Confession – Forgiveness – Gratitude.  These are three big ones in my faith life.  I’m always careful when I start talking about religious theology, because “A man’s got to know his limitations”.   But I’m pretty safe here in saying these three words are critical elements of Lutheran theology. I’d go into more on that if the details were as accessible in my mind as the above movie quote.  But they’re not, so I’ll stick with the focus of this message.

I was a man filled with gratitude on Easter morning at church.  For those of you who don’t know, my official call to pastoral ministry is to Mount Calvary Lutheran in Excelsior.  From there I am considered a missional pastor, deployed to serve as Pastor with Public Safety Ministries.  Mount Calvary is also my home church and the faith community where my family and I worship.

So like most who attend Easter services, it’s hard not to feel gratitude in such an uplifting setting. But… I was overflowing with gratitude, even before the service started, because of an incident in the entryway of our church as I waited to enter the sanctuary.  One of our senior Greeters experienced some medical difficulties that caused him to collapse.  The wonderful response to this event, that lead to a wonderful conclusion, came from a variety of resources that worked together, doing their jobs in cooperation, with strength, compassion and humility.  A church staff member saw the event occurring and caught the man before he fell and guided him to the ground. Someone quickly called 911 to initiate emergency service response, congregants present assisted within their variety of abilities.  The staff, doctors, nurses, parents, kids, all worked cooperatively and calmly, doing what they could to help. All this was done while respecting the greeters privacy, and many appropriately staying out of the way, but still available if needed.

Within minutes, South Lake Mtka Police and Excelsior Fire/Rescue showed up and did their job, with Hennepin Medical Center EMS Ambulance also responding to do their job.  The Church did their job, the congregants did their job, Emergency  Responders did their job… all in a calm and professional manner. I was impressed!  I was thankful.  Gratitude.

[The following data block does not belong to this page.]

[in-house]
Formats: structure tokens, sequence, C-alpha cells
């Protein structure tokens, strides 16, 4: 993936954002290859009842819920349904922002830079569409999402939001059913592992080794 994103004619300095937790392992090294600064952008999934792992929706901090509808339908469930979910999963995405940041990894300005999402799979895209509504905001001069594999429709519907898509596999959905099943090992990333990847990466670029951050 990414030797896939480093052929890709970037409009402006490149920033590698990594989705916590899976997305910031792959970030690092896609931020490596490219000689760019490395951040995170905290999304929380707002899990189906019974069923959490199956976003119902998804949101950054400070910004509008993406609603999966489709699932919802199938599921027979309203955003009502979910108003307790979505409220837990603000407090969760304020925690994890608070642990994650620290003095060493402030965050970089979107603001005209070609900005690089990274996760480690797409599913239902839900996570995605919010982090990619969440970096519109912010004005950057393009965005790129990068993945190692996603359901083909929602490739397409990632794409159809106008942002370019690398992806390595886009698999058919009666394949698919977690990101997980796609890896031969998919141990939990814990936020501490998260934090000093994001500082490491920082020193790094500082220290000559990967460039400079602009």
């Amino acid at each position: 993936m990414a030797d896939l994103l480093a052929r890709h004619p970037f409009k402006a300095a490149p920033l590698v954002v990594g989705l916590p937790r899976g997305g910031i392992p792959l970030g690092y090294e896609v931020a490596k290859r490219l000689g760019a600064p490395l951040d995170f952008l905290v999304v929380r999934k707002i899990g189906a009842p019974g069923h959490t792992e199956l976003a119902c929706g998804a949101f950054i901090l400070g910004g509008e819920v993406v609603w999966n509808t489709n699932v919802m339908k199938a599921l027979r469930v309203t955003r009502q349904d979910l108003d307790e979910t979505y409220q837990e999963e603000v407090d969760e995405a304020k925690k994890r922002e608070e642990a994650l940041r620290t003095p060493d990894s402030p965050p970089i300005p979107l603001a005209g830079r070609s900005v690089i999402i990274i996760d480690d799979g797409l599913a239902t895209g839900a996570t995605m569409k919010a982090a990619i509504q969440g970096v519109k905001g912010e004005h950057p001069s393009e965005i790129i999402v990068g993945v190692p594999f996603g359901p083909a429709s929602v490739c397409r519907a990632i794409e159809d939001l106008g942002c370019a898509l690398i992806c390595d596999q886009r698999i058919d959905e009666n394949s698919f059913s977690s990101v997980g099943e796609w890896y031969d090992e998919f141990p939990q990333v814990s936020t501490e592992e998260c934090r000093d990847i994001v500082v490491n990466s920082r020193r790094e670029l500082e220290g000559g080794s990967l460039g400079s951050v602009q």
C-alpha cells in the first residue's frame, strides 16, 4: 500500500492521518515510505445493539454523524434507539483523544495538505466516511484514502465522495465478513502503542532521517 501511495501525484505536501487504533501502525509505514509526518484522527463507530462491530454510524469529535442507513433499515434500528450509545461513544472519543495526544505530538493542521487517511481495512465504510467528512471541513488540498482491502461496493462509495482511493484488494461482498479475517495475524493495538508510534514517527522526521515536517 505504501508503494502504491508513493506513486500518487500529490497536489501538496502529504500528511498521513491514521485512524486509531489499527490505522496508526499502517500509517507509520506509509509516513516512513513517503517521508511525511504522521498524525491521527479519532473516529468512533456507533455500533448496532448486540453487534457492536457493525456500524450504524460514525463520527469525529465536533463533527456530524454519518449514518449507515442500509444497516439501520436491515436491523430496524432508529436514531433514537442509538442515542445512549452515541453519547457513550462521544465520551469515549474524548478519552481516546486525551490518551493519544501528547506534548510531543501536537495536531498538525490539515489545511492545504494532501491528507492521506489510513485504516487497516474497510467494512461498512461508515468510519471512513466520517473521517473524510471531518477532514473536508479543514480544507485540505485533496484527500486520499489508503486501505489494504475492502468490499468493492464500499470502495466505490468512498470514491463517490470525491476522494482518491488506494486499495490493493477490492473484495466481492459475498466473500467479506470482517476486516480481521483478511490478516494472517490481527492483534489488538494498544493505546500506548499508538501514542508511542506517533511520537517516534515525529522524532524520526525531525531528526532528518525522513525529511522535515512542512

I have been blessed with the opportunity to have a personal and professional relationship with the responding community and agencies that simply did their jobs without fanfare, then moved on to what was next.

Thanks!  Pastor Dan

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Holy Saturday…

It’s Holy Saturday morning, mid-morning actually. My morning chores are done…  the coffee is cooked, morning weigh-in completed, coffee and warm biscuit with jam consumed, morning devotions read, body stretched, bed made, breakfast shared, dishes cleaned, weather observed, snow cleared, work space set… and it’s time to write.

I’ve been sitting here a little longer than I intended, but I’m a bit distracted from the inside activities I have planned. I’ve been looking outside at the beautiful spring morning of Easter weekend. 25 degrees and a few inches of fresh snow, and all of the activity I tend to see on a daily basis outside my window. There has been a parade of  birds, squirrels, chipmunks, cars on the road, hikers and bikers on the trail… all highly visible… lots of distractions…

… Then some unexpected Holy Saturday Parade guests …

A half dozen turkeys joined the parade! (by the time I got my camera out I only caught two for the picture). It’s not the first time they’ve hiked through, but they’re presence added to my distraction.  But maybe distractions isn’t the word to focus on today…

Holy Saturday doesn’t get as much attention as its more publicized partners, Good Friday and Easter Sunday.  Here is a bit of what Evan Rosa of Biola University had to say about the day in my morning devotion:  “I don’t know what happened on Holy Saturday. That day between Good Friday and Easter Sunday is a controversial theological topic among Christians, owing to very limited references in the New Testament and conciliar documents.”   He goes on to talk at length about his perspectives on the day and what it means to him. (If you are interested in more…  http://ccca.biola.edu/lent/2018/#day-mar-31 )

But here’s what I think. I think Holy Saturday is wonderful day to think… a day to think and reflect about the significance of the original Good Friday, and the original Easter Sunday. But also, think about the significance of Good Friday, March 30, 2018 and of Easter Sunday, April 1, 2018.  And don’t just think about the chores you will go through on those days inside your normal routines.  Think about the distractions going on outside your routines.  And maybe don’t think of them as distractions from what you have planned for the day, think of them as attractions to new adventures in the new life we have all been blessed with on these Holiest of days!

Enjoy your Holy Saturday, and have a Very Happy Easter!

Pastor Dan.